Roses Are Blue by Sally Murphy and Illustrated by Gabriel Evans


Roses Are Blue
Written by Sally Murphy, Illustrated by Gabriel Evans
Children's, Poetry, Diversity
Published July 1st 2014
112 Pages
With thanks to Walker Books Australia
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Look out for my interview with Sally on July 26th
"I have not got used to my new mum, even though I love her (I absolutely love her) but I miss my happy, painting, dancing, gardening, smiling mum."
Amber Rose and her family are dealing with tragedy and change. But sometimes hope suddenly blooms...

From the award-winning author of Pearl Verses the World and Toppling comes a story about resilience and the importance of family
.

Amber Rose can still remember what life was like before her mum's accident, when days were spend tending to her flowers, painting, singing and Amber was simply know as her Yellow Rose. With baby brother Jack, her car collided with a truck and although Jack was saved by his infant car seat, Amber's mum has been left with a brain injury and can no longer walk, talk or even sing. So when her classroom is hosting a Mother's Day High Tea, Amber worries that her friends and peers won't understand why her mum isn't like all the others.

After the accident, Amber's family sold their home and moved into a house where now Aunty Fi helps to take care of Amber and Jack. So when Amber asks Aunty Fi to come to the Mother's Day High Tea, she assumed it would be to assist Amber's mum. Amber is scared that the other kids will either be frightened or tease her mother, and Amber as well. But Amber loves her mum, and who said all mum's need to be the same? 

My Thoughts


Roses Are Blue was not only a beautiful children's story about acceptance, but it promotes diversity and the message of family and unconditional love. The storyline follows Amber, who is still learning to cope with her mother's accident. She's a bright young girl who loves her mother dearly, but after an incident at a supermarket, now worries how other children will react to her wheelchair bound mum. It isn't long before Amber starts to see glimpses of her mother before the accident, the sparkle in her eyes returning and attempting to sing along with the song she sang to Amber as a child, who Amber now sings to baby Jack. It's incredibly touching and through adversity, Amber finds hope that her mother will return to her again one day.

The illustrations sprinkled throughout are simply beautiful, they accompany the poetic style verse with a whimsical magic, and will give children a point of reference when discussion Amber's mum's condition, her friends and even baby Jack. When the Mother's Day High Tea finally arrives, the illustrations show the diversity between the mum's attending, of a different ethnicity, different careers or even an eclectic personal sense of style.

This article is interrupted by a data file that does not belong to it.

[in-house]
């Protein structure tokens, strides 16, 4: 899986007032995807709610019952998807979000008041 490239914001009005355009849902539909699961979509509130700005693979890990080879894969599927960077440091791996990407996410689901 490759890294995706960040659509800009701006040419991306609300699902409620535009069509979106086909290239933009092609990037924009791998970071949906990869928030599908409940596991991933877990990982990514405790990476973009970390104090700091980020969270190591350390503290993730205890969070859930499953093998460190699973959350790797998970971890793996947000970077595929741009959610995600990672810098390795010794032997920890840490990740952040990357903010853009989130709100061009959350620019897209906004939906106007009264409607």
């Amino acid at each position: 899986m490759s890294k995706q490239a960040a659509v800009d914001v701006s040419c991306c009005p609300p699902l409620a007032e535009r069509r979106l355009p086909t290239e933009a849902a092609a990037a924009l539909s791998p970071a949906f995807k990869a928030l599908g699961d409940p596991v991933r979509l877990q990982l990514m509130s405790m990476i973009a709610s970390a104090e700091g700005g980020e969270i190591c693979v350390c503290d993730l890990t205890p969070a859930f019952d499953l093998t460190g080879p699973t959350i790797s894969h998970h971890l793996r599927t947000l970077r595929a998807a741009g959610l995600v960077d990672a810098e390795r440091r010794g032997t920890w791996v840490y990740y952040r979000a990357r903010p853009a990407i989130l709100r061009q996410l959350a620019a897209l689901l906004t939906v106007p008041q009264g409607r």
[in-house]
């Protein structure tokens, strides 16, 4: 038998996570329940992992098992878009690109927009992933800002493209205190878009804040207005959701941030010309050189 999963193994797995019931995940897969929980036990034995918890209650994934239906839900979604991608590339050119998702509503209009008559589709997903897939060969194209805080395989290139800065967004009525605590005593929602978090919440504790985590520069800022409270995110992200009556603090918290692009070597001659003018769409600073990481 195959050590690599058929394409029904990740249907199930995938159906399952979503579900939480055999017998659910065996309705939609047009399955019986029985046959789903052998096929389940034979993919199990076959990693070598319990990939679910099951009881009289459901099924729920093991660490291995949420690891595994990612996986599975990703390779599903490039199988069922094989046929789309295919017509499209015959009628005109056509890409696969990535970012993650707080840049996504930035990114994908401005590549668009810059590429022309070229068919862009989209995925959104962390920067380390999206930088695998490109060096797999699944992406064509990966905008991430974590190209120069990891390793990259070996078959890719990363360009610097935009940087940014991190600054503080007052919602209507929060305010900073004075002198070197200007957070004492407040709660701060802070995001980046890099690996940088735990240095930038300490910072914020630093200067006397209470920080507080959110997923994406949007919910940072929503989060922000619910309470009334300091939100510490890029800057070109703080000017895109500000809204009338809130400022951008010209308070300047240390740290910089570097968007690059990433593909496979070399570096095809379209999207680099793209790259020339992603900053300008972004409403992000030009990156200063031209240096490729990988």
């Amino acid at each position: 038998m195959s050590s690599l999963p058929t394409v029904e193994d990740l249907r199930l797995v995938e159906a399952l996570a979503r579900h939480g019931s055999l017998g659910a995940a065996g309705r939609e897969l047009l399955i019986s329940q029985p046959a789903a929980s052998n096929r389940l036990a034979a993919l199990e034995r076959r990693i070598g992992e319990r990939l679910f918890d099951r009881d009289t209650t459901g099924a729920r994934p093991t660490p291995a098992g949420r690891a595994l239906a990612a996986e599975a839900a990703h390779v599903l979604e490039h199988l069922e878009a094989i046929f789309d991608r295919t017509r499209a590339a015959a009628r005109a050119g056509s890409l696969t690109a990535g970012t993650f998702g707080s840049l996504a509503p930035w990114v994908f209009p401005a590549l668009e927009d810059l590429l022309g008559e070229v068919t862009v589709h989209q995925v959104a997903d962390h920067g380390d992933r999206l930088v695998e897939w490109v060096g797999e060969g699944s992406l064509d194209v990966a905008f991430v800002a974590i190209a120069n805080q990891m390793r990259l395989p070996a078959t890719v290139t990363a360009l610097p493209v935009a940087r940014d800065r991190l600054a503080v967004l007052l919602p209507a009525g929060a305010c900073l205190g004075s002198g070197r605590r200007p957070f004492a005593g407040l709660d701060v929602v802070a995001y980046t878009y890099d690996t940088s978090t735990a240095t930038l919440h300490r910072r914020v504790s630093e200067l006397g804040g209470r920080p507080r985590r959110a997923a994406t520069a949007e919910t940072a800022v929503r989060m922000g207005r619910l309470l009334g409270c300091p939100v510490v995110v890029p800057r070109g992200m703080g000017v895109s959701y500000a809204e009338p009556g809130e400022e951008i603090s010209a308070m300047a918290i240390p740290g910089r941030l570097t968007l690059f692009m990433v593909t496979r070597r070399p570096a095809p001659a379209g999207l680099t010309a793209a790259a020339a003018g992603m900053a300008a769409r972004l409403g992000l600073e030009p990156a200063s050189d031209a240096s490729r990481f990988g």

I simply adored it. 

9 comments

  1. Awww, this sounds so endearing. It looks like it too, with the cover and the colors looking so fresh, subtle, and just plain beautiful. I seriously love the art and the color scheme - so pleasant to the eyes, and it definitely gives that light-hearted feeling of positivity. The content looks like it, too. I love it when children books are like this - about acceptance, unconditional love, and family. There can never be enough books about those!

    Faye at The Social Potato

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    1. My thoughts exactly Faye. It was adorably sweet as well, I forgot how enchanting children's books could be.

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  2. The way you reviewed it made me want to read this book. Sigh. I love family books, I just am a sucker for close family tie and the unconditional love that you mention will probably melt my heart and touch my soul if ever I got the chance to read this! Fantastic review, Kelly! :D

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    1. It's a lovely ready Abby, so precious and made my weekend.

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  3. Roses are blue,
    violets are red,
    this review was epic
    and so are you.

    BAM WHAT! I just wrote a poem! (Haha...that was probably the most ridiculous poem ever, but hey!) Anyway...this actually sounds really good! I love the sound of the writing and the illustrations sound just adorable. And yeah for diversity! I might pass this on for my younger sister to read. :) Thanks for sharing Kelly, and, as always, BRILLIANT review! <3

    ~ Zoe @ The Infinite To-Read Shelf

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    1. Your talent knows no bounds Zoe. Loved it.
      I'll be posting a few of the illustrations on Saturday with Sally's interview. This is a brilliant book for kids eight onwards, the diversity and strong moral message were delivered beautifully.

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  4. THIS SOUNDS CUTE. Although I'm twitching because roses are red dang it. Obviously Alice in Wonderland got to them with a bucket of paint. <--- SEE I AM MAKNG SPLINTERED REFERENCES, AREN'T YOU PROUD OF ME?

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    1. The only one this one would have been more charming, as if you threw in an eccentric moth. Being at that age, I'm starting to take a keen interest in growing my children's book collection for my own kids, which I'm hoping the stalk will drop off soon.

      Wait, what?

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  5. This sounds like it would be a beautiful read. Probably heart-breaking, but Amber seems like a wonderful character who goes on despite what happened to her mother and who even takes care of the baby too. I know this is a Children's book, but I feel like I'd love to read it too.

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